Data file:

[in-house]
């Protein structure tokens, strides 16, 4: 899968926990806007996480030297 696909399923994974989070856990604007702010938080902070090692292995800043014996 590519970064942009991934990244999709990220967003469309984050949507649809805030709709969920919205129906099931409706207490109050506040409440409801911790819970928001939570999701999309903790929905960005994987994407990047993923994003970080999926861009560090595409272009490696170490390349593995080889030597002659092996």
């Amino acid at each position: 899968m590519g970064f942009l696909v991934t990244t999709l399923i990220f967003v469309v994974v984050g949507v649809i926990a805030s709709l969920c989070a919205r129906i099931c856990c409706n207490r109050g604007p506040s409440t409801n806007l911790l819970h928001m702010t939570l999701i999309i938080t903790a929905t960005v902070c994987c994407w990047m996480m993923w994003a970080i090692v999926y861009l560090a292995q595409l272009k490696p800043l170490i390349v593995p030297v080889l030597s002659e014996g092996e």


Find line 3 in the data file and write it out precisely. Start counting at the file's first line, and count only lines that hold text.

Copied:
């Amino acid at each position: 899968m590519g970064f942009l696909v991934t990244t999709l399923i990220f967003v469309v994974v984050g949507v649809i926990a805030s709709l969920c989070a919205r129906i099931c856990c409706n207490r109050g604007p506040s409440t409801n806007l911790l819970h928001m702010t939570l999701i999309i938080t903790a929905t960005v902070c994987c994407w990047m996480m993923w994003a970080i090692v999926y861009l560090a292995q595409l272009k490696p800043l170490i390349v593995p030297v080889l030597s002659e014996g092996e």